In a show of unshakable faith in Jesus Christ, two Iranian women accused of being Christians appeared in Tehran court Sunday and confessed that they "love Jesus" and will "not recant their faith."
They said they have no regrets.
Maryam Rustampoor, 27, and Marzieh Amirizadeh, 30, were first arrested on March 5 for leaving Islam. They were placed in a solitary confinement in the infamous Evin prison, deprived of medical attention and often blindfolded for interrogations for several hours for five months.
Elam Ministries, a ministry that specializes in serving the growing church in Iran, reported on Monday that "though great pressure was put on them, both women declared that they would not deny their faith" when they appeared before the court on Aug. 9.
The chief interrogator had recommended a verdict of apostasy. However, when they arrived, no verdict was actually given, the report said.
"Instead, the court session focused on the deputy prosecutor, Mr. Haddad, questioning Maryam and Marzieh about their faith and telling them that they had to recant in both verbal and written form," it stated.
"It clear that in the eyes of the court, Maryam and Marzieh's only crime is that they have converted to Christianity."
Apostasy in Iran under Sharia Law is punishable by death.
Haddad asked the two women if they were Christians.
"We love Jesus," they replied. He repeated his question and they said, "Yes, we are Christians."
Haddad then said, "You were Muslims and now you have become Christians."
"We were born in Muslim families, but we were not Muslims," they replied.
Haddad asked them if they regretted becoming Christians. They replied, "We have no regrets."
Then he stated emphatically, "You should renounce your faith verbally and in written form." But they refused.
During one tense moment in the questioning, Maryam and Marzieh made reference to their belief that God had convicted them through the Holy Spirit.
Haddad told them, "It is impossible for God to speak with humans."
Marzieh asked him in return, "Are you questioning whether God is Almighty?"
Haddad replied, "You are not worthy for God to speak to you."
Marzieh said, "It is God, and not you, who determines if I am worthy."
The women were told to return to prison and think about the options they were given and come back to him when they are ready to comply.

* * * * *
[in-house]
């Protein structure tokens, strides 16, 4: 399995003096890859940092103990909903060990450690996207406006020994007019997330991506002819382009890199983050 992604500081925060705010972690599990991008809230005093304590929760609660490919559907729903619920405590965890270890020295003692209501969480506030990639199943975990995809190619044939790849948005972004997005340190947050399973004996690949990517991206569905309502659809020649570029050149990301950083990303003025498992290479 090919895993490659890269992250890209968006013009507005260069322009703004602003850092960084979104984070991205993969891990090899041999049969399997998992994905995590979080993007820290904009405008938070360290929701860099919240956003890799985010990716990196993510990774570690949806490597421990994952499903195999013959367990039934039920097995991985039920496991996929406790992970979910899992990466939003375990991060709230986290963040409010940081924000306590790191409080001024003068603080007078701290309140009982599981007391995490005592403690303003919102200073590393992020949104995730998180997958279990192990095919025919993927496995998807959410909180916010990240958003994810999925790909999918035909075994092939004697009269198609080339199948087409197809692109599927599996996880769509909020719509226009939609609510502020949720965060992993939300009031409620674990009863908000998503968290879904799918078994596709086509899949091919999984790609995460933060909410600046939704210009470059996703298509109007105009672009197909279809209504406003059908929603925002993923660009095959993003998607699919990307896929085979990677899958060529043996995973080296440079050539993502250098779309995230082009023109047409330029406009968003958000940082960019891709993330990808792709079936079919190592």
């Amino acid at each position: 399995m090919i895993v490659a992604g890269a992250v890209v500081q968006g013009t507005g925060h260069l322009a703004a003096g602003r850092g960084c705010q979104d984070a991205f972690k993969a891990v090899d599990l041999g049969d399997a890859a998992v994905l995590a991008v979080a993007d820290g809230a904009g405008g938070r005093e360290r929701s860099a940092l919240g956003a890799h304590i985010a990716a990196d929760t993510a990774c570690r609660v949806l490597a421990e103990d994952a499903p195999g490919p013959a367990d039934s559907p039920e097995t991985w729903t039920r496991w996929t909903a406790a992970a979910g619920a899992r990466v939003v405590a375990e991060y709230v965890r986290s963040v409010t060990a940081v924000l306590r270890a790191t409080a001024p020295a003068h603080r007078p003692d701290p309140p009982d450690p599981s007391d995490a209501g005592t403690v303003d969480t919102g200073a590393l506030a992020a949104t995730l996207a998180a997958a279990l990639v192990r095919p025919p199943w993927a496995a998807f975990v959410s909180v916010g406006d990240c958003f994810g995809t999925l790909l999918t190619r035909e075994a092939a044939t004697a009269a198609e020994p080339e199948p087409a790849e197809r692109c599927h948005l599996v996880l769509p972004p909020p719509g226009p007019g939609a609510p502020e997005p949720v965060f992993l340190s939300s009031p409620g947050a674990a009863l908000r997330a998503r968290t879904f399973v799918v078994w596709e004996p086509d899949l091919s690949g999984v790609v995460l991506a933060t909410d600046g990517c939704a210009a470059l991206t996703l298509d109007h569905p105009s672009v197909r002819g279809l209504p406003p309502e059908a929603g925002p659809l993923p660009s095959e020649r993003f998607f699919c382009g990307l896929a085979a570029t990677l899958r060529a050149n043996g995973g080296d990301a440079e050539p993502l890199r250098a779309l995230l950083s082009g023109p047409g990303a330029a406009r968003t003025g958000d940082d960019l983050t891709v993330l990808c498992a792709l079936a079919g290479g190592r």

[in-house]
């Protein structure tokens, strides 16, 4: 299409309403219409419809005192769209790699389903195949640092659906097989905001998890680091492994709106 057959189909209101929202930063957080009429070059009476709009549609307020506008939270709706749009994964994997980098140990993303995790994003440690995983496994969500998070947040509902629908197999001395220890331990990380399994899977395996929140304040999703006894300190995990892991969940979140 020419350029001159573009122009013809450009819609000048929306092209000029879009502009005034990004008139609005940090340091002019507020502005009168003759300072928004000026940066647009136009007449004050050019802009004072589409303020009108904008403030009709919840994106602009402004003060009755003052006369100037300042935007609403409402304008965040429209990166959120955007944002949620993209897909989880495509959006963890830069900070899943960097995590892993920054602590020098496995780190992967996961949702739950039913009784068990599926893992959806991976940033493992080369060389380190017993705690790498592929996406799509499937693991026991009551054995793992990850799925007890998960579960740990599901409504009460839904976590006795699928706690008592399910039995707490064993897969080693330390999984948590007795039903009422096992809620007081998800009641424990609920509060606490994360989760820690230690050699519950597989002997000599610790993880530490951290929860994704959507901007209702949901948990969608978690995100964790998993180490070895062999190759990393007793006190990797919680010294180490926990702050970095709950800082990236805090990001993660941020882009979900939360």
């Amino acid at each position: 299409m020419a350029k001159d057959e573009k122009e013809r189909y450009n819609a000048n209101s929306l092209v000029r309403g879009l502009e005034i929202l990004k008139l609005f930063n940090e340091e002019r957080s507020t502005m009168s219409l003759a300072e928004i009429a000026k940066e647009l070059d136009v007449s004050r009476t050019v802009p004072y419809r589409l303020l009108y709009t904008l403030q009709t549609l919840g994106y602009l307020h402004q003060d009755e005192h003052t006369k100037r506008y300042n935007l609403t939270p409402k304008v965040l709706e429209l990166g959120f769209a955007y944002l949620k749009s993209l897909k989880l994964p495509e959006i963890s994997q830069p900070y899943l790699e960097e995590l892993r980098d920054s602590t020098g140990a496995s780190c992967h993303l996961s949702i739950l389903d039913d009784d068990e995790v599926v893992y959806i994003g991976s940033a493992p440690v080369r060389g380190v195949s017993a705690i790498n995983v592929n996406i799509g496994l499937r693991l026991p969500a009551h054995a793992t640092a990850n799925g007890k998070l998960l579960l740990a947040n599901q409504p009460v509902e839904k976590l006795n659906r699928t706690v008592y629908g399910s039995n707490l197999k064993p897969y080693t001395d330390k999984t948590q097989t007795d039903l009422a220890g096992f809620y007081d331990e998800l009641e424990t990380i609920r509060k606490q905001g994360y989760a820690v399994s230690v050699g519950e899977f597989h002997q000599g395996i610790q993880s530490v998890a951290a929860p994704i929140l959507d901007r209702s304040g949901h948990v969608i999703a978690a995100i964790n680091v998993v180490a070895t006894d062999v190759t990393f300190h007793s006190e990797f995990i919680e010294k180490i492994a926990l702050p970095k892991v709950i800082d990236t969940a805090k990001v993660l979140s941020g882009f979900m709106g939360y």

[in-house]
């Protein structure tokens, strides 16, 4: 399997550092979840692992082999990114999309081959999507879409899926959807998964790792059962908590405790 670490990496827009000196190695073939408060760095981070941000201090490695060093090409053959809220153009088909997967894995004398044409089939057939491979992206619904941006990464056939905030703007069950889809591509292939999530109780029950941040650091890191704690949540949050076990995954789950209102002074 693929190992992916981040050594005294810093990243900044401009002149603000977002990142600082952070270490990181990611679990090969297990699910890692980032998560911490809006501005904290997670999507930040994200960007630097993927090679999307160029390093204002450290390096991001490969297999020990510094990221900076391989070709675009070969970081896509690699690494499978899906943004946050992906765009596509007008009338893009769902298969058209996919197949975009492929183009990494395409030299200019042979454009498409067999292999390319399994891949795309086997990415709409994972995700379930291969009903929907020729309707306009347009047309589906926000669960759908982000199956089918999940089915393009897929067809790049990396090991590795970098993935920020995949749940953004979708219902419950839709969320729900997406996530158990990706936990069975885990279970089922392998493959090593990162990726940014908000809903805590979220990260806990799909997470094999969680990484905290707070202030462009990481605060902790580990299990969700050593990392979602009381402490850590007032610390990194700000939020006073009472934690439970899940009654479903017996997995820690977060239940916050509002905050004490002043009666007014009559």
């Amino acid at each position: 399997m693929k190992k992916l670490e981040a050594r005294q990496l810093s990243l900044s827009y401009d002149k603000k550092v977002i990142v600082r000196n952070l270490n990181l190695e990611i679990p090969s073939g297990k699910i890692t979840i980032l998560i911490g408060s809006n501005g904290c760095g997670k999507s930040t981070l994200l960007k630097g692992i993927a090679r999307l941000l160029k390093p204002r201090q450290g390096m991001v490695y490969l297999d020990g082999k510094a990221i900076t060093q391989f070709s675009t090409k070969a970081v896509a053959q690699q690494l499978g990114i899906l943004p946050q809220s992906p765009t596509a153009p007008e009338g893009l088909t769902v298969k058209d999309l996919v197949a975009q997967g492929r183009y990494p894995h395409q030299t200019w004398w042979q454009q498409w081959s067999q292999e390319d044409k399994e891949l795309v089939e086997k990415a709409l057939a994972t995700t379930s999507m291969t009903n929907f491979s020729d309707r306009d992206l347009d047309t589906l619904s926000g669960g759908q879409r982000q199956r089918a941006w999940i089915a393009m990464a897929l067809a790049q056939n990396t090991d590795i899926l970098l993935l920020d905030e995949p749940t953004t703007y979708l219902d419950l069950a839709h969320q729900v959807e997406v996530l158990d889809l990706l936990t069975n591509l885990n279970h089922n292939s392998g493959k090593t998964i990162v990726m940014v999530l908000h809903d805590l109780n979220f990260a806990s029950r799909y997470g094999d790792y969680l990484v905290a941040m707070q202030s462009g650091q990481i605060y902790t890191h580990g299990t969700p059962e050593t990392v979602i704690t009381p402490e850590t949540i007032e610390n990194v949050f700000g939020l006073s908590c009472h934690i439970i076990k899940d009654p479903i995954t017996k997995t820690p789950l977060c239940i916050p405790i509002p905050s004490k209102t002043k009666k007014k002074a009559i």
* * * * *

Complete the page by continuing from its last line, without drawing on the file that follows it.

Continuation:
"We have already done our thinking," Maryam and Marzieh said.
At the end of the session, Haddad told them that a judge will give them his verdict, though it is not clear who will be the judge in their case now. He also allowed Maryam and Marzieh to have a lawyer represent them in the case for the first time since their arrest, the report said.
While the trial was going on, Voice of the Martyrs asked Christians to pray for the courageous duo.
Both women were back in Evin prison on the same day. Elim Ministries reported that during their five-month ordeal, both have been unwell and have lost much weight.
"Marzieh is in pain due to an on-going problem with her spine, as well as an infected tooth and intense headaches. She desperately needs medical attention. Two months ago the prison officials told her the prison had proper medical equipment and that they will attend to her, but so far no proper treatment has been given."
"Despite the concentrated effort of officials to pressure them into recanting their faith, Maryam and Marzieh love Jesus and they are determined to stand firm to the very end no matter whatever happens."
"They have demonstrated their love for Jesus and would offer their lives for Him if they were called to do so," the report said. After today's court session they said, "If we come out of prison we want to do so with honor."
"Maryam and Marzieh's case is a clear and harsh violation of human rights and religious liberty by Iran's authorities. They deserve the support of all those who respect human rights and to be released without charges so they can pursue a life of freedom."
In a statement from Washington, D.C., International Christian Concern asked Iranian officials to free the Christian duo.
"We ask Iranian officials to free Maryam and Marzieh. Iran must respect their right to follow the religion of their choice. In this century, it's unconscionable for any country to force its citizens to adhere to any particular religion," said Jonathan Racho, ICC's regional manager for African and the Middle East.
On the web: http://www.iran30.org